BENGALURU: The controversy over defacement of Hindi signboards at Metro stations by Kannada activists has left litterateurs divided. While a few feel that the issue is much needed, many think it is an unnecessary controversy for a language that can sustain itself.
On Sunday, writers and poets spoke about the issue on the sidelines of the Akhila Bharata Bhasha Souharda Dinacharane organised by the Kannada and Culture Department.
Former DG&IGP and Hindi poet Ajay Kumar Singh was of the opinion that something as small as having boards in Hindi would not mean that Kannada as a language is taking a beating.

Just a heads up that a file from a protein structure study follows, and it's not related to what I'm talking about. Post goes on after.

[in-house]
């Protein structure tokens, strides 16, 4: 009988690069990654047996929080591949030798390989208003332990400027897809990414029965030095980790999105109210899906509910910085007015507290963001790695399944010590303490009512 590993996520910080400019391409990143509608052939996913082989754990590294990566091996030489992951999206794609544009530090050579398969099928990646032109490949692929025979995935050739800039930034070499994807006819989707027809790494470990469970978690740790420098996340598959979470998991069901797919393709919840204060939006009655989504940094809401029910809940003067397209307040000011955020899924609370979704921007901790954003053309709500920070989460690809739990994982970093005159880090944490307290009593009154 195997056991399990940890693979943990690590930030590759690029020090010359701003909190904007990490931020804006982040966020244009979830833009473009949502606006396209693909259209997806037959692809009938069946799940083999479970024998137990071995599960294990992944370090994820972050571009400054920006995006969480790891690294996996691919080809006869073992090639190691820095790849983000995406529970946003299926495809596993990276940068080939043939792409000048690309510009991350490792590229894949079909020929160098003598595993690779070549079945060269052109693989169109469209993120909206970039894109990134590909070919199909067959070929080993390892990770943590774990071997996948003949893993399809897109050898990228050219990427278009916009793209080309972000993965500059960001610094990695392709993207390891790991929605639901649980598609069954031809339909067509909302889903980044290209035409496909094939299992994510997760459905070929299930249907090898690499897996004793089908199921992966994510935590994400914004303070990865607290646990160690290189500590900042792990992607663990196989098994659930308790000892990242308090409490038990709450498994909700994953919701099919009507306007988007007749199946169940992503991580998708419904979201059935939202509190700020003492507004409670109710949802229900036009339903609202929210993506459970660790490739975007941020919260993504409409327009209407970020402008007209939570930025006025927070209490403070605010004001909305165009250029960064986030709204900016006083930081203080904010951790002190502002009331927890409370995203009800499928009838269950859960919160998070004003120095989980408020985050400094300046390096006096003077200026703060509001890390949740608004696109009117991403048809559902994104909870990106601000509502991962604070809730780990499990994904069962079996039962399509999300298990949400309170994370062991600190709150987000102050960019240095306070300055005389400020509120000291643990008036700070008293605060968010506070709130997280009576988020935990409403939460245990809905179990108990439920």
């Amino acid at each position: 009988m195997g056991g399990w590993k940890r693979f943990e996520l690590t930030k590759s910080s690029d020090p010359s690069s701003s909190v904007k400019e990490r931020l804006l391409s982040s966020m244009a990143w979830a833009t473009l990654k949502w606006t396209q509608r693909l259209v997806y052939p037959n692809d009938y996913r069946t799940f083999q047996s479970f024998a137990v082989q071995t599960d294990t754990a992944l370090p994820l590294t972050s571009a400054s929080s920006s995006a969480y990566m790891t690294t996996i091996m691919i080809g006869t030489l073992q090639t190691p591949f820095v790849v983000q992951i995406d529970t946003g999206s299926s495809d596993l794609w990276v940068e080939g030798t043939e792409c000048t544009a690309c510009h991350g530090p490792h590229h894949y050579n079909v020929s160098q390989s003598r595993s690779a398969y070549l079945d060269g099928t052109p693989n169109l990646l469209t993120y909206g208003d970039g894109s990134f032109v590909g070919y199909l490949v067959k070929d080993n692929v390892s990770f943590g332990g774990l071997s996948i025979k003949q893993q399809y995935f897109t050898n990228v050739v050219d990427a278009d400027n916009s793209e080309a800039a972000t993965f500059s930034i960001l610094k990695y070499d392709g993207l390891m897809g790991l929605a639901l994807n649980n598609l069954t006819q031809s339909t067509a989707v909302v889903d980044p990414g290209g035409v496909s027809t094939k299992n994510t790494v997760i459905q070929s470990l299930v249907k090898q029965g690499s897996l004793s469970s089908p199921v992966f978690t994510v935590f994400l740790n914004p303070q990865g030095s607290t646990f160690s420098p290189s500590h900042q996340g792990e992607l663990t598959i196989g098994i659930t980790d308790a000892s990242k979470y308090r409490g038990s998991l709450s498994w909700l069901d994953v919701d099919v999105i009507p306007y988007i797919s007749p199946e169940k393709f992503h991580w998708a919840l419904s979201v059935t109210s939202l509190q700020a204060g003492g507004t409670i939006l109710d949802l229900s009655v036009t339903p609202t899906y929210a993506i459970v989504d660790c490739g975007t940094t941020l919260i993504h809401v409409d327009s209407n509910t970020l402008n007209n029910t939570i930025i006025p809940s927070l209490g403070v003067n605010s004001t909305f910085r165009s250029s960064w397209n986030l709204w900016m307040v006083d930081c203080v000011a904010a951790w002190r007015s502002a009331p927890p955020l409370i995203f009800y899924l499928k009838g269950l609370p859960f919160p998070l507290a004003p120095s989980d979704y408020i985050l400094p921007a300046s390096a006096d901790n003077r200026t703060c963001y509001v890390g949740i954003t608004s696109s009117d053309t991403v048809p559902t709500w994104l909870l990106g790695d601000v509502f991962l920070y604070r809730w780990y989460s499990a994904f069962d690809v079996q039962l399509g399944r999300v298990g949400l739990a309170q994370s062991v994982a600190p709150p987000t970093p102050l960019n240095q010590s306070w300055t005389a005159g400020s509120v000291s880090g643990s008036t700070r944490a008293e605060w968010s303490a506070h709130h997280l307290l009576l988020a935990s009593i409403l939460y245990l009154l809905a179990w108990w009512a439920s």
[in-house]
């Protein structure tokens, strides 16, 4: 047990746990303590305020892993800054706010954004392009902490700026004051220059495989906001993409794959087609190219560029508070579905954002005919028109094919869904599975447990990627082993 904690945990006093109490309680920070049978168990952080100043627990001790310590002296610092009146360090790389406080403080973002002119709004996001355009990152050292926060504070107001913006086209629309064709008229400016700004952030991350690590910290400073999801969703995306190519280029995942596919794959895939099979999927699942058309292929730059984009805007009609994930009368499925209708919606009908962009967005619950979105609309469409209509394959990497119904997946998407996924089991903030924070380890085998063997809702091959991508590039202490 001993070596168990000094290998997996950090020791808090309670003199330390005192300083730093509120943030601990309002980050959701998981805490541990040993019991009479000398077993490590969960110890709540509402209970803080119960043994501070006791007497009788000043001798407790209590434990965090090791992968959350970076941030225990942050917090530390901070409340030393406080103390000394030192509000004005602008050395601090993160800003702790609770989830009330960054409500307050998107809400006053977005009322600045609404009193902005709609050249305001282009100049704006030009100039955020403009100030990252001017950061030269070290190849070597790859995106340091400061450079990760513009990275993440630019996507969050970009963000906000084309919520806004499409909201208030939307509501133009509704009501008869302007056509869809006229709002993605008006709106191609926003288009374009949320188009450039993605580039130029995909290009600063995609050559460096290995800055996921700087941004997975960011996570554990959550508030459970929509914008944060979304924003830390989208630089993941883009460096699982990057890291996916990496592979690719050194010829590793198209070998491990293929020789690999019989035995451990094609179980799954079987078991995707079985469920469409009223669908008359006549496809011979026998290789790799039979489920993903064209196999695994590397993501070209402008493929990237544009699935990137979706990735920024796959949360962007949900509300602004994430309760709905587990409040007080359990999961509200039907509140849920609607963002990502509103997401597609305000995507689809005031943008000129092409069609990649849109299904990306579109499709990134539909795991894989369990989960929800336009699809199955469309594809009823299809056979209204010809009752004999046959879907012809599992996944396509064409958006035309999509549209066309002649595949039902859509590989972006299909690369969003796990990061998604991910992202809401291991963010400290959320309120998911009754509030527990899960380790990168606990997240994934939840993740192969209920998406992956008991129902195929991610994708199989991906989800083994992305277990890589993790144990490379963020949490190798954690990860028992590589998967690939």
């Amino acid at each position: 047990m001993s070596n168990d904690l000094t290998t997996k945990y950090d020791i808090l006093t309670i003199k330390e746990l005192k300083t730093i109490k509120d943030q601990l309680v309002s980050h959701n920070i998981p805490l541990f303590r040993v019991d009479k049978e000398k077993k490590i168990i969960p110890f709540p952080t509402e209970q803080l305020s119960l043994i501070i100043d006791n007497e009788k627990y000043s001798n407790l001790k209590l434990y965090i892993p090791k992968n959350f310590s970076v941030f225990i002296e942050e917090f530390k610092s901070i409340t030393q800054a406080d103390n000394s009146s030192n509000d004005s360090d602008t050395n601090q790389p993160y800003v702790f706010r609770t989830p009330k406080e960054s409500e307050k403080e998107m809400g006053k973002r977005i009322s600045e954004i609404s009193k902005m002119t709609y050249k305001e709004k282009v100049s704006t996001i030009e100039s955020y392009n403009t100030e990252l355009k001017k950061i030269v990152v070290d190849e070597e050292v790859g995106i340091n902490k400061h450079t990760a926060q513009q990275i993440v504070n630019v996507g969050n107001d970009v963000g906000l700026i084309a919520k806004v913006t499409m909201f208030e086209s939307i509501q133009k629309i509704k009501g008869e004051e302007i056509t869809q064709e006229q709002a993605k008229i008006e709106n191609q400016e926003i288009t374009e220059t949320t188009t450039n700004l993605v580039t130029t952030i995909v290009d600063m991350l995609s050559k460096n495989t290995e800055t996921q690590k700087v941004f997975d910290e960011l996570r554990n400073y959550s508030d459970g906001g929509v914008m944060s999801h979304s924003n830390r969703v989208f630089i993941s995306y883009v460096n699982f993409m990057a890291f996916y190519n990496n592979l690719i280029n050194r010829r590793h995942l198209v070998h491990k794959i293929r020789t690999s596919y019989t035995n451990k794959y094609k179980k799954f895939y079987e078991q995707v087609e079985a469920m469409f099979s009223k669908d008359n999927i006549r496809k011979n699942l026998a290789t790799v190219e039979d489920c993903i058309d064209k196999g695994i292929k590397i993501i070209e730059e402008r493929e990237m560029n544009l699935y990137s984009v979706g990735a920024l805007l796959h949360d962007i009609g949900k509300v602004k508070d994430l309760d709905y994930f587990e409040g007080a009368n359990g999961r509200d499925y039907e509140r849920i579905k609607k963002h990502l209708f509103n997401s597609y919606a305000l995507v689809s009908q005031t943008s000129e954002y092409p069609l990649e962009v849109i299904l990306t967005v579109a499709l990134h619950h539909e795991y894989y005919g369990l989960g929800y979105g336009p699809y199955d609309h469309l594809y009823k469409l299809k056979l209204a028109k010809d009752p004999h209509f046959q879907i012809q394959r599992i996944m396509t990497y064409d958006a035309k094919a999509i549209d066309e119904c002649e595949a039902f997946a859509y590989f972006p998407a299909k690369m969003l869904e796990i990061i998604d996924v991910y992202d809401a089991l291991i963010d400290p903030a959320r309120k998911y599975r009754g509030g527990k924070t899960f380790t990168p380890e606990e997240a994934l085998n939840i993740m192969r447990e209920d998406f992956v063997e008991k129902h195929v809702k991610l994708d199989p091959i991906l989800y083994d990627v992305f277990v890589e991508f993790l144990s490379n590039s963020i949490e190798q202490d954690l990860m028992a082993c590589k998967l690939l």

“Kannada has its own inner strength and richness, and this itself will help the language sustain. There needs to be self-confidence when it comes to Kannada,” he said.
Writer Kashinath Ambalagi was of the opinion that there was a need for a three-language formula. Ambalagi said just like each state has its own administrative language, there is a need to have one for India as well and that is Hindi by convenience.
“Have Kannada as the priority, but what about those people who cannot understand the language?”
Striking a different note, Kannada poet Dr Siddalingaiah lauded the state government for taking steps to put measures in place on implementing Kannada. “It is enough that we have a two-language formula in Karnataka. We have English and Kannada. Those coming from other places mostly know English. Else, they can learn Kannada,” he said.